You must review your bank statements monthly and check to see how much you’re paying as a monthly account fee, extra charges for services, dishonour payments, penalties and so on. If there are any charges you do not recognise or understand, call your bank and ask a consultant to go through these with you.

Upgrade or downgrade your everyday bank account

If you find that you’re paying too much in charges and services fees, consider upgrading your account to one which includes such services as part of the monthly account fee. If you find that you’re paying a high monthly account fees but do not make use of the services that form part of your package, downgrade and save!

While you’re at it why not compare banks and accounts? You may find a NZ bank that offers a transactional account with lower fees and charges!

Part 3: Saving, investing & generating wealth

Building wealth begins with creating a budget, repaying debt, saving money and ends with investing your savings. Since we’ve already had a look at how to create a budget, how to avoid taking on debt and pay off existing debt we will now look at how to save money and how to invest these savings as a beginner.

Saving money first, spending second

Arrange for a debit order to automatically transfer money from your transactional account and into a savings account on the day that your salary or wages come in.

This will ensure that you don’t get the chance to spend that money and that you make saving a priority. These savings can be used for higher reward investments such as buying shares, bonds or investing in property.

Set long & short-term goals

Whether it’s for saving or investment returns setting long and short-term goals is the best way to achieve wealth.

Your short-term goals could include saving a set percentage of your income or achieving a savings goals which you can use to invest in higher reward investment opportunities like stocks and bonds.

Long term goals could include achieving a certain ROI on all of your investments, attaining a retirement savings goal or even reaching a financial milestone like paying off all of your debts.

Investing your money in New Zealand

Term deposits

Savings accounts or term deposits are the most basic and well known ways to invest your money. With a notice savings account you earn a better interest but cannot access your money unless you either provide the bank or credit union with a notice or pay early access penalty fees.

You can use a term deposit to save money for a deposit on a property, retirement or just for general savings that you can further invest for higher returns at a later stage.

KiwiSaver retirement savings

If you have no other form of savings, this is one which you should take advantage of. With KiwiSaver you put money towards your retirement and your employer and the Government do too! These savings are invested in a fund and you can access this money after the age of 65 or when purchasing a home.

Buying shares or stocks

This form of investing has the potential to yield high returns for investors but comes with a higher risk attached to it. To buy stocks as a beginner it is always best to make use of the services of a broker. Always use a reputable broker and make sure to check reviews on the brokerage before investing.

Lending money on a P2P or P2B platform

Peer-to-peer loans have become extremely popular in New Zealand with major platforms like Harmoney and Lending Crowd generating massive profits for their investors.

To invest your money on a P2P or P2B platform is simple, all you need to do is visit the website and sign up as an investor, choose your level or risk and reward and you’re all set!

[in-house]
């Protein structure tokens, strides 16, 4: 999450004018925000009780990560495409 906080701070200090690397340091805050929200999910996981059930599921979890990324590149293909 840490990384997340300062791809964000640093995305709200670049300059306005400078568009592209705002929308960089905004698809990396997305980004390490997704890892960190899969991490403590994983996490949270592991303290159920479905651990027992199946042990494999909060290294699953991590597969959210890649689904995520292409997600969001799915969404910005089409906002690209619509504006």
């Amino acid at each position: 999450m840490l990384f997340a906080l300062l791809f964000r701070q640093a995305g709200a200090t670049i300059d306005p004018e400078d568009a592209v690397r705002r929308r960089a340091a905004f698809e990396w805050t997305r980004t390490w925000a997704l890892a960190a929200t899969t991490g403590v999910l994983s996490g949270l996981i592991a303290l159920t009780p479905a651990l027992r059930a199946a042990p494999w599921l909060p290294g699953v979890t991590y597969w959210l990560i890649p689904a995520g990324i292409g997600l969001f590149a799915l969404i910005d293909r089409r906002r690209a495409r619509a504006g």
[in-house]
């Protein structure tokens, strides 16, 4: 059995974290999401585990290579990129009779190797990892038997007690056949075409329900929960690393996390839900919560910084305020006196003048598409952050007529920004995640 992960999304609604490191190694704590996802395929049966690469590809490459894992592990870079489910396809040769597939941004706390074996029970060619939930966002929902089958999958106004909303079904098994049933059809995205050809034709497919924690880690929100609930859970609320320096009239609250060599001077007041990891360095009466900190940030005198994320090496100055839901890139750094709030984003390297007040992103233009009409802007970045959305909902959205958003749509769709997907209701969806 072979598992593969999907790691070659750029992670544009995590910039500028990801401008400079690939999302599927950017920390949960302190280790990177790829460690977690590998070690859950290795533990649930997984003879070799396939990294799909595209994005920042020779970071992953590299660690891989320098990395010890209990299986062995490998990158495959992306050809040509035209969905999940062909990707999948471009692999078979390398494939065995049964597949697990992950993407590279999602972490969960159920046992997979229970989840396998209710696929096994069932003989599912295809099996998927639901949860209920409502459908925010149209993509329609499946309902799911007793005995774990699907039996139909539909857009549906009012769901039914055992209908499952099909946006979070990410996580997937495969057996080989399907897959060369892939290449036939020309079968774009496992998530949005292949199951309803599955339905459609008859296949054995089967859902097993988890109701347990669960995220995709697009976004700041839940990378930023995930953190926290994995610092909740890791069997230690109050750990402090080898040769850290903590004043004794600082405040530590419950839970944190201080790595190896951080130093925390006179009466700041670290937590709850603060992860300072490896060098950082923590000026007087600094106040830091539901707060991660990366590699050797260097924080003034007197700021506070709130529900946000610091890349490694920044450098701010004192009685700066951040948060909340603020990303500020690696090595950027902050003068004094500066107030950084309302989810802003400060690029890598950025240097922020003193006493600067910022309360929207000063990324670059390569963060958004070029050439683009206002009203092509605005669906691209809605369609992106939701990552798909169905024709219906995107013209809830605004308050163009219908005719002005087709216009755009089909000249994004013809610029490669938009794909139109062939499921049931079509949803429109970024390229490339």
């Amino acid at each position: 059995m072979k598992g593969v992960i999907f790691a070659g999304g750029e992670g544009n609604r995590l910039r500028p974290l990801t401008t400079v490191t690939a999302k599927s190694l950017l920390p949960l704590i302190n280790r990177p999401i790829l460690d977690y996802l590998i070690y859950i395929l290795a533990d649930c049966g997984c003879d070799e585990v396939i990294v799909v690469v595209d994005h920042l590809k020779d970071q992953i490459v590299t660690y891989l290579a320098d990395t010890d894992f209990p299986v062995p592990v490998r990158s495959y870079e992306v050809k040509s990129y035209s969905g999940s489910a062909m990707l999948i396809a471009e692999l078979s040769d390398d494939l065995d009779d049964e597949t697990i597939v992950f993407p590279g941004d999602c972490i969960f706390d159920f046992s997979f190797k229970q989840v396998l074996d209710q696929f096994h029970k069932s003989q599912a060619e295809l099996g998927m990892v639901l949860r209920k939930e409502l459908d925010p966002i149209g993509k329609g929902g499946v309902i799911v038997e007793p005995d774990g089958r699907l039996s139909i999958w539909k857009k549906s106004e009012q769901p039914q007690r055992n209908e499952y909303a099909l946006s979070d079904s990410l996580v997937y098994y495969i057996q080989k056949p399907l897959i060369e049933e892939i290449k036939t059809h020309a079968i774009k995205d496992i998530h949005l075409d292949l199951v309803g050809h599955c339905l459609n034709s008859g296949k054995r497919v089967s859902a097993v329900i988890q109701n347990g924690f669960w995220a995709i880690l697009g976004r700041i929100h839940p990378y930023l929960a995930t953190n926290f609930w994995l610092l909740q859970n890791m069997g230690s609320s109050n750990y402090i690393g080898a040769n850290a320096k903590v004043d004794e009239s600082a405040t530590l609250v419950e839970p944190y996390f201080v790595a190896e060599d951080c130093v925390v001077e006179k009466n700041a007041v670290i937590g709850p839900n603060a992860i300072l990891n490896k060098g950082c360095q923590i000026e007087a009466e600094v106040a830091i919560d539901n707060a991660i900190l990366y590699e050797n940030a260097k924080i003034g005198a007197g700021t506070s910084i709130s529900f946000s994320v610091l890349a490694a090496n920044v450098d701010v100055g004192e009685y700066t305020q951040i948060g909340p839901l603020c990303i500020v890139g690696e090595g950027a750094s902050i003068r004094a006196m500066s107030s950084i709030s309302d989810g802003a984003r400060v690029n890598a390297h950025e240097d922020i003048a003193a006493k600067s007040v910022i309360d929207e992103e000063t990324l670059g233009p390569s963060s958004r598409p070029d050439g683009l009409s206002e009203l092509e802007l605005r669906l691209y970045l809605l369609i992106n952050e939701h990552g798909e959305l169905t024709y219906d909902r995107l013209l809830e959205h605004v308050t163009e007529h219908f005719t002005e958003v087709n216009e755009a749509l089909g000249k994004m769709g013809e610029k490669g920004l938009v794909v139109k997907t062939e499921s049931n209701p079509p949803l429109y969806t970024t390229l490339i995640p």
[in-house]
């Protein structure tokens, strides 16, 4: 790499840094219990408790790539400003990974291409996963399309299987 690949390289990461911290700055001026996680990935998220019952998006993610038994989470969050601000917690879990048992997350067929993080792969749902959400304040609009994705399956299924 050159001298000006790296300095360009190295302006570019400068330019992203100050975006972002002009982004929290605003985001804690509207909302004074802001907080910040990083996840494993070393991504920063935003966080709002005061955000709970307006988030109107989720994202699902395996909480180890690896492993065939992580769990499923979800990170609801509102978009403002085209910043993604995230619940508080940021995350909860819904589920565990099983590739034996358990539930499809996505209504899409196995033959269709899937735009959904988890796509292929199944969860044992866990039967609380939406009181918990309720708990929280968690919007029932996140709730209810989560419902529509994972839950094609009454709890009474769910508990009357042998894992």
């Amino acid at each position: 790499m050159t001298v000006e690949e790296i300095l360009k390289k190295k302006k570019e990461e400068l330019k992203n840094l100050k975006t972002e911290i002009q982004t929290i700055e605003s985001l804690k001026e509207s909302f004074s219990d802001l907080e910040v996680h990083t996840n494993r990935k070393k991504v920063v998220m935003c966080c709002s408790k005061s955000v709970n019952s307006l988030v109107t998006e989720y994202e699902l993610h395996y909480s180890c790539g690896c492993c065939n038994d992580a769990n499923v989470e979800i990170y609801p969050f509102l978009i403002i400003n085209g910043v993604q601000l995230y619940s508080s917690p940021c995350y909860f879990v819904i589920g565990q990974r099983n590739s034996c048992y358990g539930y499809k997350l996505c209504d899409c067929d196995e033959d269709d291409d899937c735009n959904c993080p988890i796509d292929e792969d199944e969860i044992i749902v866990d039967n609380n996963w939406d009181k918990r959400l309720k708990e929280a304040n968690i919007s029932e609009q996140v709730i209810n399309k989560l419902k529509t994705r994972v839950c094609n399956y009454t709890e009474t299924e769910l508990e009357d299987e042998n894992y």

Invest in bonds

This is one of the more complicated ways to invest your money and should be done only after thorough research has been done. Bonds are issued in order to generate cash for a government department, corporate institution or bank and these bonds can be bought or sold on the NZX debt market.

In exchange for your money you are paid a fixed rate of interest over the term of the bond. There are minimum investment amounts which start at $5,000 and just as with stocks, bonds may depreciate in value and be affected by market conditions.

Invest in property

Investing in property is one of the more complicated investment ideas in this list as it can either require skill in buying and selling property for a profit or the ability to invest and wait until the value increases to where a sale would generate a substantial profit.

Buying property, fixing it up and selling it for a profit can generate huge profits but you must have a substantial amount of money to get started or be able to get a property loan from a bank. If you’re new to property investing always start small or find a mentor who is willing to assist you.

Investing in funds

Funds are simply pools of money put together by a bunch of investors into some of the above investment options. Funds can have a fund manager that invests the money as they see fit or can be invested into a market index such as the top New Zealand companies.

To start investing in funds you can contact a fund manager and they will take your through the options you have at your disposal. Your KiwiSaver savings are usually invested into a fund of some sort as well.

Investments to avoid as a beginner

  • Cryptocurrency: we’ve all hear of cryptocurrency investment nightmares and successes and whatever your stance may be on this controversial investment, beginners should stay far away from any form of digital currency investment.
  • Large property investments: If you’re new to the property market you should shy away from large property investments.

Whether you’re just trying to make it through the month or have been working hard to put money away and start investing, all financial success starts with setting achievable goals and creating a budget that allows you to achieve these goals both in the short and long term.

Set those goals, create a budget and get to work on building wealth for you and your family!